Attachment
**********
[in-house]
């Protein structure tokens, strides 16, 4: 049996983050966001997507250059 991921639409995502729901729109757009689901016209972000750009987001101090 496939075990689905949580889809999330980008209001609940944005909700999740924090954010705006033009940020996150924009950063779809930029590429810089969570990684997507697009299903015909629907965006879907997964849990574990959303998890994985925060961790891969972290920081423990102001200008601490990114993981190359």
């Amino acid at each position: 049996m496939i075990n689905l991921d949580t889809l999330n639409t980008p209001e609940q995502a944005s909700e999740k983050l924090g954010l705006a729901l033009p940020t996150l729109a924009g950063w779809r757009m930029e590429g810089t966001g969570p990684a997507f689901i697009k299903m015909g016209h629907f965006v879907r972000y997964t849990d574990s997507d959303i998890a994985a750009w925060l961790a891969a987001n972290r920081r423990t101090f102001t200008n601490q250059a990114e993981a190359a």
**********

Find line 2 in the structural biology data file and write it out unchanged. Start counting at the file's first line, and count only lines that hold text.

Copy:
């Protein structure tokens, strides 16, 4: 049996983050966001997507250059 991921639409995502729901729109757009689901016209972000750009987001101090 496939075990689905949580889809999330980008209001609940944005909700999740924090954010705006033009940020996150924009950063779809930029590429810089969570990684997507697009299903015909629907965006879907997964849990574990959303998890994985925060961790891969972290920081423990102001200008601490990114993981190359």